Journalists and UN officials bestow legitimacy to pro-terror charity Interpal
British charity Interpal recently celebrated its 20th anniversary. As Stand for Peace has long documented, Interpal is an extremist charity with links to terrorist organizations. Interpal is a “Specially Designated Global Terrorist” entity under US law. According to the US Treasury Department, the organisation is one of several “charities that provide support to Hamas and form part of its funding network in Europe.” Interpal officials frequently attend Hamas-organised ceremonies, including meetings with the families of Hamas terrorist operatives.
One of Interpal’s trustees, Ibrahim Hewitt, is a regular fixture among extremist networks in the UK. “The Jews,” argues Hewitt, “cannot be entrusted with the sanctity and security of this Holy Land.” He has also referred to the “so-called Holocaust” and in a pamphlet, titled “What Does Islam Say?”, Hewit advocates the death penalty for apostates and adulterers, and demands that homosexuals suffer “severe punishments” for their “great sin.”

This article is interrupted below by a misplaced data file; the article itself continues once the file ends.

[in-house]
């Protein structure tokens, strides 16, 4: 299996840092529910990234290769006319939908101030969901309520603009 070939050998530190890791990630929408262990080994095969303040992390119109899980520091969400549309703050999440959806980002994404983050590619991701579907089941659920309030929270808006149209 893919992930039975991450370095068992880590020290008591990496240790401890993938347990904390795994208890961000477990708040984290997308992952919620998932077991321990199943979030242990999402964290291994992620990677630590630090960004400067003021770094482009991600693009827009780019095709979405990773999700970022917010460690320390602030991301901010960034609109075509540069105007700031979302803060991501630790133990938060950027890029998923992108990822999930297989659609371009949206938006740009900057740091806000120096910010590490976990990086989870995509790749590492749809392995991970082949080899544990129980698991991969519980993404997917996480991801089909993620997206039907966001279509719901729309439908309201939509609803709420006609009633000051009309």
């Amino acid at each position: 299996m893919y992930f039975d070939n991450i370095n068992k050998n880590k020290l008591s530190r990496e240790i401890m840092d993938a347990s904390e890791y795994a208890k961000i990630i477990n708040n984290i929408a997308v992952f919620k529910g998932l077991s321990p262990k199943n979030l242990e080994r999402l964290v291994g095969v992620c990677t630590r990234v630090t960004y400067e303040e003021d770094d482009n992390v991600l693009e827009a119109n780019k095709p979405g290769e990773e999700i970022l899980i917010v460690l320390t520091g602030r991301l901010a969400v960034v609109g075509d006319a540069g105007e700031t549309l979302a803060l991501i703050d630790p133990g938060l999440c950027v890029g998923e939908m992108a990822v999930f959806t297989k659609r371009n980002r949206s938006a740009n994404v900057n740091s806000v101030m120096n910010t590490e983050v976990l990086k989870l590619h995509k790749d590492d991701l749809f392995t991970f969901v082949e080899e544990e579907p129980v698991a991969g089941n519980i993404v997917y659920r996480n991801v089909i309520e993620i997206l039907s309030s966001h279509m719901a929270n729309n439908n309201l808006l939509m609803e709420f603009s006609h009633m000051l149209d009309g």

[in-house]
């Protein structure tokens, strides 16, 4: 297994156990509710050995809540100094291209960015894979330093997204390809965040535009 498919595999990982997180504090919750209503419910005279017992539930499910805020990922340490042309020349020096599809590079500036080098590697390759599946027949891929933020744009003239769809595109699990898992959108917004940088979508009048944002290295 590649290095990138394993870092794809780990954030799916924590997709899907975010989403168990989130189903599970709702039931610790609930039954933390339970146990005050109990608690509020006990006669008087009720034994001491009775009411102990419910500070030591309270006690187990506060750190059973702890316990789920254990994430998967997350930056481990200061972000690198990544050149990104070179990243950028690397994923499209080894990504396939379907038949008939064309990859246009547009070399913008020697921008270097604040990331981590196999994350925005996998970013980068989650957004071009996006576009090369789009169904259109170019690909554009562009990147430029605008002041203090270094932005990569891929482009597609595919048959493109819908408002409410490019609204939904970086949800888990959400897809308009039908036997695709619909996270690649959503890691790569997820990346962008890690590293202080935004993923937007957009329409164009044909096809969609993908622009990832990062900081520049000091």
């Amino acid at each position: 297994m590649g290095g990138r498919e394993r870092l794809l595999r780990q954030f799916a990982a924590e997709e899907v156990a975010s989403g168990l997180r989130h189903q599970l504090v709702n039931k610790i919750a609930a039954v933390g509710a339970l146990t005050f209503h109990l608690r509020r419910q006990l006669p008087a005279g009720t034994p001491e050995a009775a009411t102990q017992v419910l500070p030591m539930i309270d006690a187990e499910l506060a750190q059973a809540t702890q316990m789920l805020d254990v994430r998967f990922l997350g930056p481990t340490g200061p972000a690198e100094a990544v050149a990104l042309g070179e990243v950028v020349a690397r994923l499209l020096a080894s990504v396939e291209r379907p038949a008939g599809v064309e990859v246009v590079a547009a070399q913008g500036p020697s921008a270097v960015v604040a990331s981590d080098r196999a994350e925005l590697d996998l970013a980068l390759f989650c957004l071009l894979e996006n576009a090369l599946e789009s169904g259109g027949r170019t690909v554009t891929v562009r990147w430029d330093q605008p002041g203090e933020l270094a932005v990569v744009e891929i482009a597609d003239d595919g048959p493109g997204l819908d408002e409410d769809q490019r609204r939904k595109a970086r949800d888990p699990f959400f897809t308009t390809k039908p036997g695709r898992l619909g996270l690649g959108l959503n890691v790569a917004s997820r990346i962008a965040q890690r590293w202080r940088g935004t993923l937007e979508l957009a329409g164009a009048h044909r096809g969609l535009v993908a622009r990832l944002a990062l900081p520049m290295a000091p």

Another senior Interpal official, Essam Yusuf (a.k.a Essam Mustafa) spends most of his days organising convoys to the Gaza strip, as part of a project called Miles of Smiles. Miles of Smiles supplies the Hamas regime’s welfare programs in Gaza, which serve to shore up Hamas’ legitimacy to rule [See: Matthew Levitt, ‘Hamas’, Yale University Press]. The convoys are supported by the Union of Good, but are chiefly organized by Essam Yusuf and Ahmed Brahimi, who, several times a year, lead the convoys into Gaza, where they are welcomed by senior Hamas leaders.
In response to the recent murder of five Israelis in a Jerusalem synagogue, Interpal partner Ahmed Brahimi wrote: “God is most great… God be praised for the martyrdom operation in Jerusalem and news of the state of the killed and injured…God is Most Great and God be praised.”